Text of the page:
Friday, May 22, 2020

Questions and Answers 149 - 154

Sainthood of Constantine the Great

Question 149: Do you think we should reevaluate the sainthood of Constantine the Great?

Answer: People that tend to question the sainthood of Constantine the Great seem to be ignorant of his historical contribution, ignorant of the facts regarding his life, ignorant of what sainthood is, ignorant of what he has meant to the Church throughout the ages, and/or ignorant of the power of repentance. All of these are addressed at my Saint Constantine the Great Resource Page, and there is still much more to say, so look for updates there. With that said, there are certainly saints in the calendar that should be reevaluated, and I've addressed those on various occasions, but Constantine is not one of them.

Capital Punishment

Question 150: Can you be an Orthodox Christian and accept the validity of capital punishment?

Answer: I don't believe the Church has the authority to issue capital punishment, nor should it ever have that authority, however today the issue is, as it should be, at least in most countries, a judicial and political issue. You can accept the validity of capital punishment and be an Orthodox Christian, as many historical examples show, I just think an Orthodox Christian would be more mindful of the concept of justice and fairness if it ever needs to be decided upon, especially if an Orthodox Christian has jury duty for such a case or is a judge or lawyer in such a case where capital punishment is part of the law of the land.

Which English Bible Translation?

Question 151: What Bible translation do you recommend?

Answer: I have issues with every Bible translation, so it is hard for me to recommend any of them. I read both the Old and New Testaments in Greek, and cross reference with different English translations. The English translations that I find most useful are the NIV and the NKJV, though there are some major issues I have with both. But if an English version is your only option, I would alternate between the two.

Western Paintings in Orthodox Churches

Question 152: There is an icon of Michelangelo's "Last Supper" on the iconostasis of my parish and it bothers me. Is it o.k. for it to be there?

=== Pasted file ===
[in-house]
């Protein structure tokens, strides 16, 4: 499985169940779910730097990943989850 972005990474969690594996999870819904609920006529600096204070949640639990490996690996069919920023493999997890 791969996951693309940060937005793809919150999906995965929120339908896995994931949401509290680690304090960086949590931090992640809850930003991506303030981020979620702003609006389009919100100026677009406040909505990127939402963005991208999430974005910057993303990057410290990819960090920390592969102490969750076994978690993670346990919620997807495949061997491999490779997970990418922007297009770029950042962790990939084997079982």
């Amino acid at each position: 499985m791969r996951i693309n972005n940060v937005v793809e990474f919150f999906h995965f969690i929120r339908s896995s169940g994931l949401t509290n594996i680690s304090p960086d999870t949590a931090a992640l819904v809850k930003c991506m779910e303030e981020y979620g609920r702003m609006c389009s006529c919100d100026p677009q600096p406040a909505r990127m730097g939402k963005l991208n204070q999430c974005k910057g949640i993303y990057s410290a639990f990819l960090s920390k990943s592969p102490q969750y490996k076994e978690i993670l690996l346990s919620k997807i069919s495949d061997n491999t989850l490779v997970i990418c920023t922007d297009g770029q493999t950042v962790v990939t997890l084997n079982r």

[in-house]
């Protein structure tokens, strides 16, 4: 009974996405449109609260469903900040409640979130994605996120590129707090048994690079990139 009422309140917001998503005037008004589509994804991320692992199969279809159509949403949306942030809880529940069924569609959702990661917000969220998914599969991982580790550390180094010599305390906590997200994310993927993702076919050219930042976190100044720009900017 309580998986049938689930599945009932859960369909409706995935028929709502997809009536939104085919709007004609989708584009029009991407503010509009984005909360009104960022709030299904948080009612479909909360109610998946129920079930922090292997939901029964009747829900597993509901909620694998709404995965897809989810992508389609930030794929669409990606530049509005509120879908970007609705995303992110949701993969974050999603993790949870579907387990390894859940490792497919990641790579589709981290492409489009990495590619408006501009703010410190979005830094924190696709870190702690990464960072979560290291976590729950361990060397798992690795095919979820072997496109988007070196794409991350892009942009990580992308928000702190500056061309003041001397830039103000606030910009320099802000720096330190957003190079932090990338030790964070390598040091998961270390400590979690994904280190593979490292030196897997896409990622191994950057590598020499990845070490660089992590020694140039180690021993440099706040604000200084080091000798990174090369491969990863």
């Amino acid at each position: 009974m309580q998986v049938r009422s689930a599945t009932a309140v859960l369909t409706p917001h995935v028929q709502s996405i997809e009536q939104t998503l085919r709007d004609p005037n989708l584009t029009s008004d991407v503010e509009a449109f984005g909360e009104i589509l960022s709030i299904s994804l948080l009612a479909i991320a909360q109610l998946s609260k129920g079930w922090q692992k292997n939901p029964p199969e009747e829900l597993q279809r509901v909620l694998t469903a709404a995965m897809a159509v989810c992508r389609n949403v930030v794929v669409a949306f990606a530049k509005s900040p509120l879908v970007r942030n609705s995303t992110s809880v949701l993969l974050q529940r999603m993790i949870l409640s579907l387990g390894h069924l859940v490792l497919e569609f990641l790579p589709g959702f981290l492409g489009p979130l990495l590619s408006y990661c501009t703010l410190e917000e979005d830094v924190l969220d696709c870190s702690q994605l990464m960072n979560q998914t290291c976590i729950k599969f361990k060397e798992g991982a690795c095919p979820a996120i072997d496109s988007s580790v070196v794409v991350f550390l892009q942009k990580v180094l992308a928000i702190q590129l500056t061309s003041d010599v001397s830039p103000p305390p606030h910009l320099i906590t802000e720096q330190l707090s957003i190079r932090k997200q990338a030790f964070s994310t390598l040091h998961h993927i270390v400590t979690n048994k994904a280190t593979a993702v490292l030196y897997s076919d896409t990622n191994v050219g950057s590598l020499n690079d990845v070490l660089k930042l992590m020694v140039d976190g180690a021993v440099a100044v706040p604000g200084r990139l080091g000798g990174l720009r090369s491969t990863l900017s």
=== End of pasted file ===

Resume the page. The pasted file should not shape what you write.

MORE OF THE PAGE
Answer: Despite how Dan Brown interprets the image, it is not outright heretical, so I would say it is at least o.k., however, only images that are part of the Orthodox tradition should be in Orthodox churches, especially near the sanctuary. I would recommend you approach your priest and request a replacement with an alternative, though be prepared to fund such a project.

Churches and Post-Covid-19

Question 153: My parish is opening this Sunday with restrictions, which I am fine with for the most part but some things I find troubling, such as using multiple spoons for Holy Communion and not being able to kiss icons. This seems to be starting a bad precedent for the future, since viruses have always been a part of our lives and will always be a part of our lives. I find it difficult to see when all this will end.

Answer: I have no answers for you to alleviate your concerns. So far, it does all seem to be confusing and many of these changes I think are unnecessary, though I am also fine with them if they are given a short timeline. The Church would do well to put a timeline on everything, to assure people that these are temporary measures, because people are very confused. Personally, I don't like the restrictions. I can understand the social distancing part for at least a few more months, and the extra cleaning, but the churches I know are requiring people to wear a mask during services, which is something I cannot do, mainly due to my allergies and nasal issues. I can maybe wear a mask for about five minutes before I have issues, probably less in hot weather, and definitely not at all when a priest is censing, which sometimes bothers me even without a mask. This means I cannot attend church until I am allowed to attend without a mask, nor will I. With that said, be assured that all these things are temporary and everything will go back to normal soon, but as someone who has no say in the matter, I can't promise anything. Though I personally don't share in it, many people are afraid right now, and some who are most vulnerable should be somewhat afraid, but with some sensible restrictions that are temporary, churches can accommodate as best they can. People like me, however, will need to wait to go to church till the fears subside more. Personally, I don't plan on going back to church until everything is back to normal, just like I refuse to go to places like a grocery store until everything is back to normal.

Communion Spoons

Question 154: Do you think there will be an alternate method of receiving Holy Communion after this, to replace the common spoon?

Answer: I would hate to think the Church these days would lower itself to such an irrational fear, so I will say no. If it does, it better have some strong scientific evidence to back up such a decision, because all the evidence I have seen would suggest using a common spoon is perfectly safe. Irrational fear should never be the source of any change.

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